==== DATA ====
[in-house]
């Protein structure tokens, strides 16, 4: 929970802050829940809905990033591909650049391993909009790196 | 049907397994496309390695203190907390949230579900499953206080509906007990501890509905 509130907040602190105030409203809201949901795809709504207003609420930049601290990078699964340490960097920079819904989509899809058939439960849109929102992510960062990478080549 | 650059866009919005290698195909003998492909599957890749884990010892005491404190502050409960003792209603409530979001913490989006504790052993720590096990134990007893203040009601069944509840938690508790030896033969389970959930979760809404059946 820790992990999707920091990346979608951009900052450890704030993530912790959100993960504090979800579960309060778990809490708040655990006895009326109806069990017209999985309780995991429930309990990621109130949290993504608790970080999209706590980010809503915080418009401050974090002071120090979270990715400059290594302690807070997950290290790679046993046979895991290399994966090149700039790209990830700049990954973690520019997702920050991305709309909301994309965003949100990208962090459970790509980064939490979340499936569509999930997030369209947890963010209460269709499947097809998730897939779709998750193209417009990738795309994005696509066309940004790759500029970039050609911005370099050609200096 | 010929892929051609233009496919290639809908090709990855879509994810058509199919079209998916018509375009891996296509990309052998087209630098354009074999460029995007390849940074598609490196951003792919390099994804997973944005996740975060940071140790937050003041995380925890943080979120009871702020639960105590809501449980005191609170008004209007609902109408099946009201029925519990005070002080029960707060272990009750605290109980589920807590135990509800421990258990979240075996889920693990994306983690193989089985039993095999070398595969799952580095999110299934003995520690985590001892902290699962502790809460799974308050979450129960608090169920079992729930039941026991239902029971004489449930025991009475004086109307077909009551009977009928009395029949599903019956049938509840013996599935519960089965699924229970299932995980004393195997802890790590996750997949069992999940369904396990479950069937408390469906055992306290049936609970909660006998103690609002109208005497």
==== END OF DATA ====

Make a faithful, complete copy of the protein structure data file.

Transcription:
[in-house]
């Protein structure tokens, strides 16, 4: 929970802050829940809905990033591909650049391993909009790196 | 049907397994496309390695203190907390949230579900499953206080509906007990501890509905 509130907040602190105030409203809201949901795809709504207003609420930049601290990078699964340490960097920079819904989509899809058939439960849109929102992510960062990478080549 | 650059866009919005290698195909003998492909599957890749884990010892005491404190502050409960003792209603409530979001913490989006504790052993720590096990134990007893203040009601069944509840938690508790030896033969389970959930979760809404059946 820790992990999707920091990346979608951009900052450890704030993530912790959100993960504090979800579960309060778990809490708040655990006895009326109806069990017209999985309780995991429930309990990621109130949290993504608790970080999209706590980010809503915080418009401050974090002071120090979270990715400059290594302690807070997950290290790679046993046979895991290399994966090149700039790209990830700049990954973690520019997702920050991305709309909301994309965003949100990208962090459970790509980064939490979340499936569509999930997030369209947890963010209460269709499947097809998730897939779709998750193209417009990738795309994005696509066309940004790759500029970039050609911005370099050609200096 | 010929892929051609233009496919290639809908090709990855879509994810058509199919079209998916018509375009891996296509990309052998087209630098354009074999460029995007390849940074598609490196951003792919390099994804997973944005996740975060940071140790937050003041995380925890943080979120009871702020639960105590809501449980005191609170008004209007609902109408099946009201029925519990005070002080029960707060272990009750605290109980589920807590135990509800421990258990979240075996889920693990994306983690193989089985039993095999070398595969799952580095999110299934003995520690985590001892902290699962502790809460799974308050979450129960608090169920079992729930039941026991239902029971004489449930025991009475004086109307077909009551009977009928009395029949599903019956049938509840013996599935519960089965699924229970299932995980004393195997802890790590996750997949069992999940369904396990479950069937408390469906055992306290049936609970909660006998103690609002109208005497």